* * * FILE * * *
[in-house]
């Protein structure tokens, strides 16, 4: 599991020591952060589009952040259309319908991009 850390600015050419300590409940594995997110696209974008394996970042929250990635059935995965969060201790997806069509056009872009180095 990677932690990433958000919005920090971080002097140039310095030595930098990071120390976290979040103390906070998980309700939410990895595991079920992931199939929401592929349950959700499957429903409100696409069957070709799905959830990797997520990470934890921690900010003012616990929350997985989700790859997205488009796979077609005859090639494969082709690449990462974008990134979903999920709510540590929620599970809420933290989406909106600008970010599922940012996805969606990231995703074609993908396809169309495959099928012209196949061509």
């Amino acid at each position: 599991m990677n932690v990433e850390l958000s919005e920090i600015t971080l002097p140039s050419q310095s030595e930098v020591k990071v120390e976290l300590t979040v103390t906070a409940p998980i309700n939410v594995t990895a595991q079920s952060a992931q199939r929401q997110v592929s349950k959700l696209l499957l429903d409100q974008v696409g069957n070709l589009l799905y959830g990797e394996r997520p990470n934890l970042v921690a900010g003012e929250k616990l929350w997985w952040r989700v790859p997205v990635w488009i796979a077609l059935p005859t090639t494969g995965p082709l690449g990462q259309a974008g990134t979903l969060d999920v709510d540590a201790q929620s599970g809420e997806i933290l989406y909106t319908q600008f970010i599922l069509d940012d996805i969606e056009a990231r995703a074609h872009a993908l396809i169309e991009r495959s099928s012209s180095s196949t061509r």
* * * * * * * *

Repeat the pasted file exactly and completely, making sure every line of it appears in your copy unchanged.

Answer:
[in-house]
């Protein structure tokens, strides 16, 4: 599991020591952060589009952040259309319908991009 850390600015050419300590409940594995997110696209974008394996970042929250990635059935995965969060201790997806069509056009872009180095 990677932690990433958000919005920090971080002097140039310095030595930098990071120390976290979040103390906070998980309700939410990895595991079920992931199939929401592929349950959700499957429903409100696409069957070709799905959830990797997520990470934890921690900010003012616990929350997985989700790859997205488009796979077609005859090639494969082709690449990462974008990134979903999920709510540590929620599970809420933290989406909106600008970010599922940012996805969606990231995703074609993908396809169309495959099928012209196949061509």
């Amino acid at each position: 599991m990677n932690v990433e850390l958000s919005e920090i600015t971080l002097p140039s050419q310095s030595e930098v020591k990071v120390e976290l300590t979040v103390t906070a409940p998980i309700n939410v594995t990895a595991q079920s952060a992931q199939r929401q997110v592929s349950k959700l696209l499957l429903d409100q974008v696409g069957n070709l589009l799905y959830g990797e394996r997520p990470n934890l970042v921690a900010g003012e929250k616990l929350w997985w952040r989700v790859p997205v990635w488009i796979a077609l059935p005859t090639t494969g995965p082709l690449g990462q259309a974008g990134t979903l969060d999920v709510d540590a201790q929620s599970g809420e997806i933290l989406y909106t319908q600008f970010i599922l069509d940012d996805i969606e056009a990231r995703a074609h872009a993908l396809i169309e991009r495959s099928s012209s180095s196949t061509r």